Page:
“Sa tagal ng panahon na ‘yun, parang ‘di na tayo makahintay kasi nagugutom na tayo….Isang taon na walang trabaho, ang rami pa ng kakainin mo. Kung walang lisensya, mahirap sa buhay,” Tapia said.
(Because it takes that long, we can’t wait anymore because we’ll go hungry…In a year without work, you’ll still need to feed yourself. If you don’t have a license, life is hard.)
Compounding this problem is the fact that many applicants struggle to read well, making it hard for them to pass the written exams, too.
Tapia said many applicants above 18 years old have not completed school, and don’t have access to study guides and materials on driving etiquette and the basic rules of the road.
With little chance of passing the exams, and a pressing need to get the license, they end up vulnerable to corruption and bribery just to ensure a positive outcome.
For them, that P3,000 to P5,000 they spend for bribery easily outweighs the cost of a year without work.
“When you drive, you already earn in just one round of plying the roads. You can already buy food, your basic needs…If you already get a license that you spent P5,000 to get, you can earn that back already within a month,” Tapia said in Filipino.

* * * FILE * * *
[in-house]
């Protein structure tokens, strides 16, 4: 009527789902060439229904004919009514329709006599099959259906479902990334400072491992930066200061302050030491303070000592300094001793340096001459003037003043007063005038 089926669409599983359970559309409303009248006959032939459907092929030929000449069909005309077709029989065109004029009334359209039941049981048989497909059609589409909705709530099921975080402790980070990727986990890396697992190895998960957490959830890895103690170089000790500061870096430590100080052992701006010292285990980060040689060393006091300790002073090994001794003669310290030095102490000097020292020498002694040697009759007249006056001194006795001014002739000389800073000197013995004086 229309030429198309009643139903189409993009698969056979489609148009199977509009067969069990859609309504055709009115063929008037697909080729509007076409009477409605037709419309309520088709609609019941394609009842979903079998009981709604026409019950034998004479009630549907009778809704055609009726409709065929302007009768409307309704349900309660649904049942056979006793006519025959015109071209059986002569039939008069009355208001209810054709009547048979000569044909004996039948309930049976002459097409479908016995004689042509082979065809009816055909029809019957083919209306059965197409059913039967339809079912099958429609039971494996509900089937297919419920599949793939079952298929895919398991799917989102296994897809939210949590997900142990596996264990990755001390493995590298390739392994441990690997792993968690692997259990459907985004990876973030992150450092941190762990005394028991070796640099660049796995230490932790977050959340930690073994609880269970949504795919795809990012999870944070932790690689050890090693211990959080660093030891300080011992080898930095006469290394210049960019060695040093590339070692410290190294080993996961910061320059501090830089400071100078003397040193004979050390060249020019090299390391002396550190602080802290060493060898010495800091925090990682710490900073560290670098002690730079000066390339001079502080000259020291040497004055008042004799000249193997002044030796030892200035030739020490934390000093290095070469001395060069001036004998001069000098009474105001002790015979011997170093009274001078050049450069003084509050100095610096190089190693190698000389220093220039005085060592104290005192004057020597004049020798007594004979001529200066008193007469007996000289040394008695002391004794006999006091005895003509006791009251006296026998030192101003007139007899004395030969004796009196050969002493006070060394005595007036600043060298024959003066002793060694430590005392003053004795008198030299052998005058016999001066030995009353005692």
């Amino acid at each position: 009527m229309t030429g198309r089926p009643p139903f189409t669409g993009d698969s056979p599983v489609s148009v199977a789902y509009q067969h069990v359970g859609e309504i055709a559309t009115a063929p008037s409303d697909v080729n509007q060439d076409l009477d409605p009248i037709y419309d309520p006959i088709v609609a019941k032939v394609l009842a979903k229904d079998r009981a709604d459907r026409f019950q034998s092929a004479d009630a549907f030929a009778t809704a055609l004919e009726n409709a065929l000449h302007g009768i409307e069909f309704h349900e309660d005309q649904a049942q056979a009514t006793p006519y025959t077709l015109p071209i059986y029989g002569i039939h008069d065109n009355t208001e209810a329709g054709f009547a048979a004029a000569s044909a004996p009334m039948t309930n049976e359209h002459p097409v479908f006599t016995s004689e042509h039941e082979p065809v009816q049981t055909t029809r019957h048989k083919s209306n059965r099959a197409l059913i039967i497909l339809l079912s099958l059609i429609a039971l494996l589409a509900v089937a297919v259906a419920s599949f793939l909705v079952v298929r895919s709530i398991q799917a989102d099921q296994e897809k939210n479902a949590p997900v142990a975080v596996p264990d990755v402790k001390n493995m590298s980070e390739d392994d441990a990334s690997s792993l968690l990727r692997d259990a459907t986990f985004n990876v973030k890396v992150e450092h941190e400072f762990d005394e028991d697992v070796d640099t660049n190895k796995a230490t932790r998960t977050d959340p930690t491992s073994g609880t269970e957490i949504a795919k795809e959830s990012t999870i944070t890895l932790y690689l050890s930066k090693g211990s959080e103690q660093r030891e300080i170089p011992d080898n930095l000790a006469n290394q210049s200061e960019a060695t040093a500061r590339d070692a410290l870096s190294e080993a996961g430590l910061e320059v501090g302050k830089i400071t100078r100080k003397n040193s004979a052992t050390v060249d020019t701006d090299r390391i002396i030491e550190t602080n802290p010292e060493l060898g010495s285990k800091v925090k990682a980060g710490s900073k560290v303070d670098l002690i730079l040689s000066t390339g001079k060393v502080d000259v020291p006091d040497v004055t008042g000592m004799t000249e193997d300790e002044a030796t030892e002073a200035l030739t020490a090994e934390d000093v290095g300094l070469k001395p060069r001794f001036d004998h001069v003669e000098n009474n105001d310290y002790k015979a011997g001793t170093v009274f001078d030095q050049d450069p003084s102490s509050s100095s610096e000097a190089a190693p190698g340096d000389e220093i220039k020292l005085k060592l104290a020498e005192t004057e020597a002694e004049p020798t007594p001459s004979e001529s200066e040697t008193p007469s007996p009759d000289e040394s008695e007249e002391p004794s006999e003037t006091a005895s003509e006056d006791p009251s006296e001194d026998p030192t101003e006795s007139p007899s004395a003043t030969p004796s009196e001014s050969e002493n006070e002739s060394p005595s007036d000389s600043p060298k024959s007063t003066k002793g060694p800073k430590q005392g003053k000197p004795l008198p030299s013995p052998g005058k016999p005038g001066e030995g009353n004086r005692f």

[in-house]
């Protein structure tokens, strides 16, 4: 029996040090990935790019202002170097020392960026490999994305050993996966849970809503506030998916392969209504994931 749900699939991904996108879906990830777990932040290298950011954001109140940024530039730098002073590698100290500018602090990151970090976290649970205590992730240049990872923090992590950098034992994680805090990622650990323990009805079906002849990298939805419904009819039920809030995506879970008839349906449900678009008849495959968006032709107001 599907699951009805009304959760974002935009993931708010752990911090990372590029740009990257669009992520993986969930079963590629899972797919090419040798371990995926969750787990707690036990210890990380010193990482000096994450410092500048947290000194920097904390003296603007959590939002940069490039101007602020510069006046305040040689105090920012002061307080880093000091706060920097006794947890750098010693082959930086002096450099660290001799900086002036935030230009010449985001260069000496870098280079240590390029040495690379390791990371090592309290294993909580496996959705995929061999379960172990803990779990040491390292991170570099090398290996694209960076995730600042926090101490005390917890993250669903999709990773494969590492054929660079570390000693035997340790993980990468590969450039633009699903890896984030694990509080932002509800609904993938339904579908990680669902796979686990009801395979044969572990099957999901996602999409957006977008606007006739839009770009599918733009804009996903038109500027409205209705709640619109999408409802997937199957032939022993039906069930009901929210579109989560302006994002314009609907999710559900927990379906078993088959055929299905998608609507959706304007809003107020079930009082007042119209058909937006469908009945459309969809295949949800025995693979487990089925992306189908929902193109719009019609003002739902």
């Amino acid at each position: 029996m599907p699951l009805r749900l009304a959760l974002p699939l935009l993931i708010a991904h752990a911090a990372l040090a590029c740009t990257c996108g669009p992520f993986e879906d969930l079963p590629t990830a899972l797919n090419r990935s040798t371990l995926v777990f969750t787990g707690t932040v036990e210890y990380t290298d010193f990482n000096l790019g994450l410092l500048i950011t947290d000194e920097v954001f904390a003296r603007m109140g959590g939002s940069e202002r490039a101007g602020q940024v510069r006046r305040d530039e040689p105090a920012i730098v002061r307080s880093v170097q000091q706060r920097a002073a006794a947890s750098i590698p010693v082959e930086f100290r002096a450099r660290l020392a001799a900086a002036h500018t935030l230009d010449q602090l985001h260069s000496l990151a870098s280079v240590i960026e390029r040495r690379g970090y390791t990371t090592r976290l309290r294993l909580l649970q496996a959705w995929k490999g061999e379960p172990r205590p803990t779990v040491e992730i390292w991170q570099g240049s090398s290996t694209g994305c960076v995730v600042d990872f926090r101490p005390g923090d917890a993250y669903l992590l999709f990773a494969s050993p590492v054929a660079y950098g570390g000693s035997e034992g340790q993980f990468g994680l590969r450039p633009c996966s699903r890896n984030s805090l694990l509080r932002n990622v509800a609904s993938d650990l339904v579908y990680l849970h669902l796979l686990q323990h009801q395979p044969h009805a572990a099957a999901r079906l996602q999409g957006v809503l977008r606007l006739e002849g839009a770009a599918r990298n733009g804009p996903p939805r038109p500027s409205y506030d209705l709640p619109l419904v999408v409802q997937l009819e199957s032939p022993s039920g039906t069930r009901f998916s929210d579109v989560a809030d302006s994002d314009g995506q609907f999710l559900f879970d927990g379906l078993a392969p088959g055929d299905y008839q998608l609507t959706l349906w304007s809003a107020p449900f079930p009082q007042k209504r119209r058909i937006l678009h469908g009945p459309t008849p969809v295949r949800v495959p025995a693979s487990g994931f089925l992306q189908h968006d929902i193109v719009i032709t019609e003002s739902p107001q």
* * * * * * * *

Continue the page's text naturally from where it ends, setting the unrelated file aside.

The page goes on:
Stopping the practice
For NCTU-Cebu secretary Anje del Cielo, it can be hard for aspiring drivers to follow processes by the book, when they see other applicants paying their way for a more secure outcome.
“If I line up properly, and then see someone paying bribes, I think, ‘Why can they do it, why not me?’ You’ll feel compelled to follow suit even if it will cost some amount of money. You rationalize it by thinking that you’re in a hurry and you can earn that back soon anyway,” she said in Filipino.
But it’s not just applicants willing to pay who are contributing to the problem of corruption. Del Cielo pointed out that those who resort to bribery are taking advantage of the weakness of the government agency itself.
To stop this practice, both sides – the government agency and the citizens – should do their part. (READ: #NotOnMyWatch: Reporting corruption made easier)